South Africa launched a high-profile trial of an AIDS vaccine created by its own researchers Monday, a proud moment in a nation where government denial, neglect and unscientific responses have helped fuel the world's worst AIDS crisis.
After a government official lauded the project at a ceremony at Cape Town's Crossroads shantytown, the scientist leading the research said state funding had been halted.
The contrast between Monday's hopeful vaccine launch and the revelation of funding cuts raised questions about whether the government was backsliding on its pledge to combat AIDS.
Anna-Lise Williamson, an AIDS researcher at the University of Cape Town, told The Associated Press the clinical trial would continue with U.S. money. But she said South Africa's Department of Science and Technology had pulled its funding in March, while the project's other sponsor, the state electricity utility Eskom, did not renew its contract when it expired last year.
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Neither government spokesmen nor Eskom immediately returned calls seeking comment about funding cuts.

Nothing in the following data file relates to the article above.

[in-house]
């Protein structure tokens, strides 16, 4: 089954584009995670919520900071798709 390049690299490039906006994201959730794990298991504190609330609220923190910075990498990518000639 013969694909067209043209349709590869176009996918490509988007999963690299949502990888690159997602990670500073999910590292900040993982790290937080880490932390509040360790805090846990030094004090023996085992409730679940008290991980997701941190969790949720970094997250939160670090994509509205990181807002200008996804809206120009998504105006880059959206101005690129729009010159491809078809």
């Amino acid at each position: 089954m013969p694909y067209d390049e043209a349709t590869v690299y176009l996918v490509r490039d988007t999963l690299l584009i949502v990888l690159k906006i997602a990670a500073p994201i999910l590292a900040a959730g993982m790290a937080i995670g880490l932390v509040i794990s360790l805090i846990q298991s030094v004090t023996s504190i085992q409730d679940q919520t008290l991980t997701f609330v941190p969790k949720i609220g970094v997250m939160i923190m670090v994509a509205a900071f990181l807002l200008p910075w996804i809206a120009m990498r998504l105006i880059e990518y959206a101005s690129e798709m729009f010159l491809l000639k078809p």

The South African vaccine was developed at the University of Cape Town and targets the specific HIV strain that has ravaged South Africa. It is also undergoing safety tests at a trial involving 12 volunteers in Boston that began earlier this year, said Sarah B. Alexander, spokeswoman for the HIV Vaccine Trials Network at the Fenway Institute, an AIDS treatment center where the trial is under way.
The safety trials started in the U.S. to allay any criticism the United States was collaborating on an AIDS vaccine that might be seen as using Africans as guinea pigs, she said.